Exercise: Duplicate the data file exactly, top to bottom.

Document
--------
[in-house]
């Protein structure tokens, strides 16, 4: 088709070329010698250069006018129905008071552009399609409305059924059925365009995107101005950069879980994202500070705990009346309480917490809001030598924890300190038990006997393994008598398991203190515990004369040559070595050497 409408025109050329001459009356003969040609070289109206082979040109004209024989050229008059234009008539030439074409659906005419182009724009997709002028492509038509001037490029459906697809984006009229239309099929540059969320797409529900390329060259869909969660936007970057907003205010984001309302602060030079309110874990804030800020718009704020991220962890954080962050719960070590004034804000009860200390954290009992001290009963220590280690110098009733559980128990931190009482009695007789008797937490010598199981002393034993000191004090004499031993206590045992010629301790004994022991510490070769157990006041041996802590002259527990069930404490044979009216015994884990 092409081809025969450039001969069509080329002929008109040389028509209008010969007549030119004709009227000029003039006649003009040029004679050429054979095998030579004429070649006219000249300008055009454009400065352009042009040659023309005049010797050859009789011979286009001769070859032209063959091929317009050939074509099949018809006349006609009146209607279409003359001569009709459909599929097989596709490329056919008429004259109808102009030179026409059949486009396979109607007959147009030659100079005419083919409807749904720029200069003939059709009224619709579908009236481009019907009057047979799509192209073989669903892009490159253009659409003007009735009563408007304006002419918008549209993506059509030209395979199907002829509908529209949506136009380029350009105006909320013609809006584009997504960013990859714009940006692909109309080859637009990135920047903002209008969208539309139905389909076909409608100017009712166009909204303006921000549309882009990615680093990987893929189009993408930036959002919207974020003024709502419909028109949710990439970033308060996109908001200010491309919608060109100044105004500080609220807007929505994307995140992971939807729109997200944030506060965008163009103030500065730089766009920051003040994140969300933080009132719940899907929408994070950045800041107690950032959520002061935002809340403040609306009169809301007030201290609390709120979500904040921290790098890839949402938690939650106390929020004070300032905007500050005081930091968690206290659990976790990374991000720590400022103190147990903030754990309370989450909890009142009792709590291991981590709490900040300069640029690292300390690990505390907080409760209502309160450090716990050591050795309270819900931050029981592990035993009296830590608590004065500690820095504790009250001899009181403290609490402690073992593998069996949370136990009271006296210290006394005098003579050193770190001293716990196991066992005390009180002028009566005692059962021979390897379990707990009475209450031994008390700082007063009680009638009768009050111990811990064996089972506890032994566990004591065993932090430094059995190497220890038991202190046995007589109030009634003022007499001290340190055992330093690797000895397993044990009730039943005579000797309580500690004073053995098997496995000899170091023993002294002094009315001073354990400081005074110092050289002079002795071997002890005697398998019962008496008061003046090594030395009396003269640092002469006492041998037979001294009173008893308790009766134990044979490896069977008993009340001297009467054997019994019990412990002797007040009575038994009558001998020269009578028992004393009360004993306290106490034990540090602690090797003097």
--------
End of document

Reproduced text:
[in-house]
């Protein structure tokens, strides 16, 4: 088709070329010698250069006018129905008071552009399609409305059924059925365009995107101005950069879980994202500070705990009346309480917490809001030598924890300190038990006997393994008598398991203190515990004369040559070595050497 409408025109050329001459009356003969040609070289109206082979040109004209024989050229008059234009008539030439074409659906005419182009724009997709002028492509038509001037490029459906697809984006009229239309099929540059969320797409529900390329060259869909969660936007970057907003205010984001309302602060030079309110874990804030800020718009704020991220962890954080962050719960070590004034804000009860200390954290009992001290009963220590280690110098009733559980128990931190009482009695007789008797937490010598199981002393034993000191004090004499031993206590045992010629301790004994022991510490070769157990006041041996802590002259527990069930404490044979009216015994884990 092409081809025969450039001969069509080329002929008109040389028509209008010969007549030119004709009227000029003039006649003009040029004679050429054979095998030579004429070649006219000249300008055009454009400065352009042009040659023309005049010797050859009789011979286009001769070859032209063959091929317009050939074509099949018809006349006609009146209607279409003359001569009709459909599929097989596709490329056919008429004259109808102009030179026409059949486009396979109607007959147009030659100079005419083919409807749904720029200069003939059709009224619709579908009236481009019907009057047979799509192209073989669903892009490159253009659409003007009735009563408007304006002419918008549209993506059509030209395979199907002829509908529209949506136009380029350009105006909320013609809006584009997504960013990859714009940006692909109309080859637009990135920047903002209008969208539309139905389909076909409608100017009712166009909204303006921000549309882009990615680093990987893929189009993408930036959002919207974020003024709502419909028109949710990439970033308060996109908001200010491309919608060109100044105004500080609220807007929505994307995140992971939807729109997200944030506060965008163009103030500065730089766009920051003040994140969300933080009132719940899907929408994070950045800041107690950032959520002061935002809340403040609306009169809301007030201290609390709120979500904040921290790098890839949402938690939650106390929020004070300032905007500050005081930091968690206290659990976790990374991000720590400022103190147990903030754990309370989450909890009142009792709590291991981590709490900040300069640029690292300390690990505390907080409760209502309160450090716990050591050795309270819900931050029981592990035993009296830590608590004065500690820095504790009250001899009181403290609490402690073992593998069996949370136990009271006296210290006394005098003579050193770190001293716990196991066992005390009180002028009566005692059962021979390897379990707990009475209450031994008390700082007063009680009638009768009050111990811990064996089972506890032994566990004591065993932090430094059995190497220890038991202190046995007589109030009634003022007499001290340190055992330093690797000895397993044990009730039943005579000797309580500690004073053995098997496995000899170091023993002294002094009315001073354990400081005074110092050289002079002795071997002890005697398998019962008496008061003046090594030395009396003269640092002469006492041998037979001294009173008893308790009766134990044979490896069977008993009340001297009467054997019994019990412990002797007040009575038994009558001998020269009578028992004393009360004993306290106490034990540090602690090797003097």